- Occupational pensions are currently geared to be fully drawn down at the retirement age at favourable tax rates of 16.5 or 10 percent. This will be progressively phased out and replaced by a system of pension payments.
3. VAT and consumption taxes
The standard VAT rate is 21 percent, with a single reduced rate of 9 percent VAT rate and a zero rate for fruit and vegetables, medicine, nappies and other products for intimate hygiene, and publicly organised and subsidised passenger transport.
- 9 percent VAT for the demolition and reconstruction of the only main residence
- 9 percent on electricity but 21 percent VAT on natural gas, coal and firewood
- The excise duties will be reformed to distinguish between basic and additional consumption.
- a CO2 tax for areas that are not covered by the European Emissions Trading System (ETS). A fair contribution will be required from those who travel with a high social cost when there are sustainable alternatives. Belgium will support the European proposal for an aviation fuel tax and international efforts to levy VAT on air tickets in the future. Tax advantages for commercial diesel will be reduced to stimulate sustainable innovation in the transport sector.
The Minister proposes tax incentives for commuting by bike but he does not propose to phase out the tax regime for company cars, but it will be reformed to accelerate the transition to electric cars, while retaining the tax advantage for zero-emission vehicles.
A first analysis
This blueprint is the first effort to reform the Belgian tax regime.
Everyone agrees that the tax on labour is too high in Belgium. The minister is therefore shifting the tax burden from labour to investments (25% on income, 15% on capital gains). However, this shift cannot be made in a vacuum and must also take account of other taxes: the introduction of a capital gains tax would logically be accompanied by the abolition of the tax on security accounts and the stock exchange tax..
Reducing the tax on labour is admirable, but abolishing fringe benefits which have been used by employers for decades to grant their workers a higher net income. Losing these fringe benefits will offset the lower income tax rates. Moreover, the cost for the employer will also go up as these fringe benefits do not trigger social security.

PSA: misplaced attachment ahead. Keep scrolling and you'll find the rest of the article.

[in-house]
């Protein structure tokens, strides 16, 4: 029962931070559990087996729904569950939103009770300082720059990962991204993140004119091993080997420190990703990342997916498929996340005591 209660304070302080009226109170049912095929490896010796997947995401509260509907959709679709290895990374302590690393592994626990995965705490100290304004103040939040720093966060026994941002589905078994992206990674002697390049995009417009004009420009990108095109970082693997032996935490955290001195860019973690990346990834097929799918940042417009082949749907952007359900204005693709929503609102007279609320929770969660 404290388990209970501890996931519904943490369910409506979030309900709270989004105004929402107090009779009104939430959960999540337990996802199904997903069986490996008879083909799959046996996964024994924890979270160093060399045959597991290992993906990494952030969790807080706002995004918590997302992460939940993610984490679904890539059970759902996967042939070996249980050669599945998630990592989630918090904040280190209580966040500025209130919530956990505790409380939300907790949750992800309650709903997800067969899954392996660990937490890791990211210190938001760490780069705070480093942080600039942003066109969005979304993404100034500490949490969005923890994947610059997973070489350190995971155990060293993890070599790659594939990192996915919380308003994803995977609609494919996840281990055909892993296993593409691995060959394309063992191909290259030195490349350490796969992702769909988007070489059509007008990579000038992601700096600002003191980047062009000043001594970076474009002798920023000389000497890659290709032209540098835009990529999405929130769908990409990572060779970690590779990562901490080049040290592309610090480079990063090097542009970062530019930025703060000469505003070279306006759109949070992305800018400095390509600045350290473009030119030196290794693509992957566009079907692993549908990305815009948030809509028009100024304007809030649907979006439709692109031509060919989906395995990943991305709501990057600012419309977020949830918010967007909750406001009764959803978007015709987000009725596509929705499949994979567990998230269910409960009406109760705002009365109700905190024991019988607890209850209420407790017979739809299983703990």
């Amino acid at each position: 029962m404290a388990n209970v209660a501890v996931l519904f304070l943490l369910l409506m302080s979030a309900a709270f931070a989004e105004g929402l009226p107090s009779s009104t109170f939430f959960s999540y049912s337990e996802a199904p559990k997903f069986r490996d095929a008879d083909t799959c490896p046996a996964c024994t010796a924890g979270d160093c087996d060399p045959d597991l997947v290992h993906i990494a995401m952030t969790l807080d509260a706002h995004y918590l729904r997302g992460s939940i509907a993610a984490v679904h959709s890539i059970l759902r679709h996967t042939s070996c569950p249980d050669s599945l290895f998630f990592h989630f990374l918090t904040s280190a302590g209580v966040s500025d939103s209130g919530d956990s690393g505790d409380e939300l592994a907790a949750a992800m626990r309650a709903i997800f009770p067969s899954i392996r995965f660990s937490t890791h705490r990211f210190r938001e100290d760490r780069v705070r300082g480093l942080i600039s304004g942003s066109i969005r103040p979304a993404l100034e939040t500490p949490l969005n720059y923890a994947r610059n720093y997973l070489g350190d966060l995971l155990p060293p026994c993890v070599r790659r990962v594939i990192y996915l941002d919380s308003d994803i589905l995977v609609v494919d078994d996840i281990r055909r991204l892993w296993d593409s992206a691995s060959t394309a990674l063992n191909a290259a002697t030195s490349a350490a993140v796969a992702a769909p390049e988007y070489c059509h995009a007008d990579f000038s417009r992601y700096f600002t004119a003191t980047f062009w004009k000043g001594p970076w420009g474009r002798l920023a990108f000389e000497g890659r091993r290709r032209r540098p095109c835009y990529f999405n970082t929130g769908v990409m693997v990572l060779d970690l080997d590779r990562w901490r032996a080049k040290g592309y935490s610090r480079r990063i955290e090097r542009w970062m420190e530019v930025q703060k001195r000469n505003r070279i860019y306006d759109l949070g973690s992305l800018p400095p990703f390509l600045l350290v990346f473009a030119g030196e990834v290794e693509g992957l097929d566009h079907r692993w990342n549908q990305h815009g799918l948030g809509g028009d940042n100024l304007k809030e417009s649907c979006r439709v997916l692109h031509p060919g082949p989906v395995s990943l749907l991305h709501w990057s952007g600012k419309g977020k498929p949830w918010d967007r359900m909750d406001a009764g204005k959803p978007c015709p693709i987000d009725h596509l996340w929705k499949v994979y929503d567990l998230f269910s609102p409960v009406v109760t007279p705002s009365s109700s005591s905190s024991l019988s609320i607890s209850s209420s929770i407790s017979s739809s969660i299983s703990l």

It is not clear whether the whole plan is neutral for the budget. The blueprint starts from the principle of fiscal justice, but each political party has a different interpretation of this principle. E.g. can it be justified that income from work is taxed at progressive rates while investment income is taxed at fixed rates. Furthermore, is it fair to grant a tax-free allowance of EUR 13,390 for on earned income and EUR 6,000 for investment income. Taxpayers who have no investment income have a tax free allowance of EUR 13,390, while taxpayers who have work and investment income will have a tax free allowance of EUR 19,390.
And what about legal certainty? To maintain taxpayers' confidence and to respect the principle of legal certainty, it is important that the reform does not undermine decisions that were made in the past based on the legislation in force at the time and which taxpayers cannot easily undo.
Workplace pensions are an example. Many taxpayers have been encouraged by the legislator with the promise that they will be able to get their pension capital paid out when they retire with a favourable tax regime. What is more, the legislator has allowed members to take out advances on these funds or to use them as collateral to finance property purchases. It is therefore essential that the contracts be liquidated in the form of a capital sum to be paid out at retirement.
There are two proposals that risk harming the taxpayer. The Minister wants to introduce an individual ceiling, but there is already a ceiling linked to the taxpayer’s remuneration (the so-called 80% rule). He also wants to "progressively eliminate the preferential treatment of a capital payment compared to an interest payment" (annuities), which undermines the legitimate expectations of taxpayers who have subscribed to these contracts, being encouraged by the legislator at the time.
The taxation of real estate is much more problematic.
The taxation of the actual rent should logically mean that properties that do produce income- (e.g. second residences) are tax exempt. However, the Minister wants to tax a fictitious income from second residences.
Introducing a capital gains tax on real estate ignores the fact that transfers of real estate are already heavily taxed with registration taxes on purchases of property and inheritance tax upon death. As registration tax is due upon the purchase, this would be a double tax with the capital gains tax . And registration tax is a matter for the regions, not for the Federal Minister of Finance.
There is still a lot of work to be done for a successful major tax reform and, unfortunately, tax laws are usually voted in a hurry without much regard for the perverse effects.